Over the course of my career, I've been blessed to broadcast and cover some incredible sporting events, including the college football national championship, Rose Bowl, NCAA basketball tournament, NBA playoffs, and The Masters. They're all special and unique.
Yet there is nothing like announcing the NFL playoffs.
Calling Super Bowl 43 is still the highlight of my career, with the Cardinals' win over Green Bay the following postseason a close second. What makes the NFL playoffs great is that it's a one-shot deal. There isn't a best-of-seven series to determine a winner, nor is there a short turnaround in between games to prepare for the
next opponent. It's one game, and one week of physical and mental strength, focus, and intensity (or two if you're fortunate enough to make the Super Bowl). The NFL playoffs is where legends are made, flaws are uncovered, and both the good and bad on display for millions to see and remember. Fair or unfair, players and coaches are judged on how they do in the NFL playoffs.
Larry Fitzgerald was a great receiver before he ever played in a postseason game. But he became legendary, at least in the eyes of Cardinals fans, for what he accomplished in the 2009 playoffs. In the NFC Championship game and Super Bowl alone he combined for 279 receiving yards and five touchdowns. He was just as productive the following year in the playoff victory against the Packers. I can't wait to see what Fitzgerald has in store for us on Saturday. It's truly amazing that Fitz enters the 2016 postseason coming off his best statistical regular season. Larry caught 109 passes, which is probably about 70 more than a lot of people imagined. This season further cemented, in my mind, that he is the greatest Arizona Cardinal of all time.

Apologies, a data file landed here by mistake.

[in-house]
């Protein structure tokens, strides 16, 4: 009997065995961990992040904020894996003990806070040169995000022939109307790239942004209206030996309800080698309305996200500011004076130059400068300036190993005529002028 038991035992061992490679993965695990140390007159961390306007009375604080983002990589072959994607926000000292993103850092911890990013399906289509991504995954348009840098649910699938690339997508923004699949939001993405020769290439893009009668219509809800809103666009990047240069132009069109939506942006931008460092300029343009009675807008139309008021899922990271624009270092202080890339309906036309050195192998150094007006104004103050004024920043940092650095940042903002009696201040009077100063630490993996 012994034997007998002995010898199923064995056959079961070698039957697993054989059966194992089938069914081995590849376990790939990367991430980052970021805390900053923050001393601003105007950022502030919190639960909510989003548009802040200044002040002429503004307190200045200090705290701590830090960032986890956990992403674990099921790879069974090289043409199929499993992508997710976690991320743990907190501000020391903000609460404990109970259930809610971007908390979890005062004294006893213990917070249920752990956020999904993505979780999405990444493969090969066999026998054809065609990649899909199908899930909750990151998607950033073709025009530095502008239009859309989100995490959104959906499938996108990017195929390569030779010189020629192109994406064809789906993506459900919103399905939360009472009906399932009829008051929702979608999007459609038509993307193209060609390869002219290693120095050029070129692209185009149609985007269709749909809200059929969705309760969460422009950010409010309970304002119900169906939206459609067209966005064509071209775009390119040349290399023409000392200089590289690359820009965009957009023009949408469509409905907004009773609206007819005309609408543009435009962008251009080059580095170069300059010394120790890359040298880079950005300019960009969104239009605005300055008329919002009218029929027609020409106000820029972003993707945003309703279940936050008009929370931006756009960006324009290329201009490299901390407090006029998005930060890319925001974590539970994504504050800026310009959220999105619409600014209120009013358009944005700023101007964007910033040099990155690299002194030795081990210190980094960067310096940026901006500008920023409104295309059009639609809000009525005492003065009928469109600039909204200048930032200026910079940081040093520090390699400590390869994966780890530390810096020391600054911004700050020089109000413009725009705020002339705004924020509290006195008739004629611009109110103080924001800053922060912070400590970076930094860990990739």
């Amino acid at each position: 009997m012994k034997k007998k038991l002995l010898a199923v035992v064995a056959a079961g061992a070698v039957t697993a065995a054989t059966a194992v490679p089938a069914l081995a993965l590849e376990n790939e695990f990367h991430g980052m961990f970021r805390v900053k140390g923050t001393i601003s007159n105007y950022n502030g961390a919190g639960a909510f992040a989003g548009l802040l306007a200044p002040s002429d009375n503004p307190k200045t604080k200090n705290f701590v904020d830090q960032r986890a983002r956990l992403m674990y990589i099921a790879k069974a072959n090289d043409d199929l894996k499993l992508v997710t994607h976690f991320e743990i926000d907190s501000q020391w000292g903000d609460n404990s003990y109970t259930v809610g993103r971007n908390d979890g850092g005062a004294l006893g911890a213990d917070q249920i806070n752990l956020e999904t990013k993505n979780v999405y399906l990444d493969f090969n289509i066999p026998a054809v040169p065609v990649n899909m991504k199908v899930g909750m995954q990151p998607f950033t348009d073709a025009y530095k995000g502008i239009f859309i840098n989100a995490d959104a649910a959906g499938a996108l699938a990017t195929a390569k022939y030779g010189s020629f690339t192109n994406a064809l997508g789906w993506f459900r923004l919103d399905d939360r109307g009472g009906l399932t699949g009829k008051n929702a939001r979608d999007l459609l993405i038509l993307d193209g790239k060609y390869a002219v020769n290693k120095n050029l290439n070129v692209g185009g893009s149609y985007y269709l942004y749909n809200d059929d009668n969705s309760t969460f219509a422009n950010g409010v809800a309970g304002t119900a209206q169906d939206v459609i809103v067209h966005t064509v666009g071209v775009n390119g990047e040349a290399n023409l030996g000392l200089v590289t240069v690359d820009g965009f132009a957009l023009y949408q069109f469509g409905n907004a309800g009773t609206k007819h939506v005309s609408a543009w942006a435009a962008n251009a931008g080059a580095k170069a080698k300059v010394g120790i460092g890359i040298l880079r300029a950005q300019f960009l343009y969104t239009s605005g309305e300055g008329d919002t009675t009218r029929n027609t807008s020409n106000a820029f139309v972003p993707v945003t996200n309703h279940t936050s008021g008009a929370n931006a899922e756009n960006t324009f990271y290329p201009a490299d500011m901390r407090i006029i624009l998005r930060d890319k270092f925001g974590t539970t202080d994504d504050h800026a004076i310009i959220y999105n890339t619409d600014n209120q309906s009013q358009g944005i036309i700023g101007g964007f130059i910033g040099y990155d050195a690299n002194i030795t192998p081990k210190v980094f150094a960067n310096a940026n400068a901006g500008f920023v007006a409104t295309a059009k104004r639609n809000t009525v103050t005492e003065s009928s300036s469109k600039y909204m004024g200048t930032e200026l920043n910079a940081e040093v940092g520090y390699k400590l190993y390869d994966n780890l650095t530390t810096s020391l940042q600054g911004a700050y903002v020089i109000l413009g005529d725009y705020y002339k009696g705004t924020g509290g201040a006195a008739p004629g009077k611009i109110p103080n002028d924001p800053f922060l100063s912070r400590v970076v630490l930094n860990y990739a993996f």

The profile on Carson Palmer is a bit different. Palmer, like Fitzgerald, has had tremendous regular-season
success. He's had five seasons where he's thrown for more than 4,000 yards and he's done it with three different franchises. He's averaged 22 touchdowns per season, and that includes three injury shortened campaigns. In fact, he has more career touchdowns than Kurt Warner.
Warner, however, is a Hall of Fame-caliber quarterback because of his playoff heroics. Palmer is measured based on what he hasn't done in the playoffs -- win. What some people forget is that Carson has basically played in only one playoff game. His first appearance lasted only a few minutes. He threw just one pass in the 2005 playoffs before his first knee injury, which occurred on a 66-yard completion. His only other appearance in the post-season was in 2009, and it didn't go well.
But that was a lifetime ago for Palmer. Perhaps even two lifetimes ago, given his short stint with the Raiders. Since he came to the Cardinals, he's been nothing short of brilliant. He is the Cardinals' Most Valuable Player, and one could argue he is the most indispensable player in the entire league over the last two years. The stage is his on Saturday, and he can silence the critics and boost his profile with a playoff win against the Packers.
Like Palmer, Cardinals defensive back Patrick Peterson has played only one full playoff game. That was, of course, last season in Carolina. The Cardinals didn't have a capable playoff quarterback, so all of the pressure was on the defense. Plus, Peterson was still battling his weight and blood sugar issues. It seems unfair to judge Peterson's place among the NFL's elite defensive players based on that one game. He will get to prove himself Saturday, something I know he relishes. As good as Darrelle Revis has been in the regular season, he's been even better in the playoffs. He's carried a defense on his back several times in the postseason, including last year's title run with New England, when he allowed only one reception in the AFC Championship and Super Bowl combined. Even the Jets made consecutive AFC championship games, because of Revis' ability to shut down the opponent's best receiver. Peterson has surpassed Revis as the NFL's top corner, but he needs playoff wins on his résumé.
Peterson knows to be considered the best you have to shine when the lights are brightest. Fitzgerald, Palmer, and Peterson will have a lot to do with whether those lights stay on for the next few weeks, and whether those lights are clouded by confetti on Feb.7 in Santa Clara.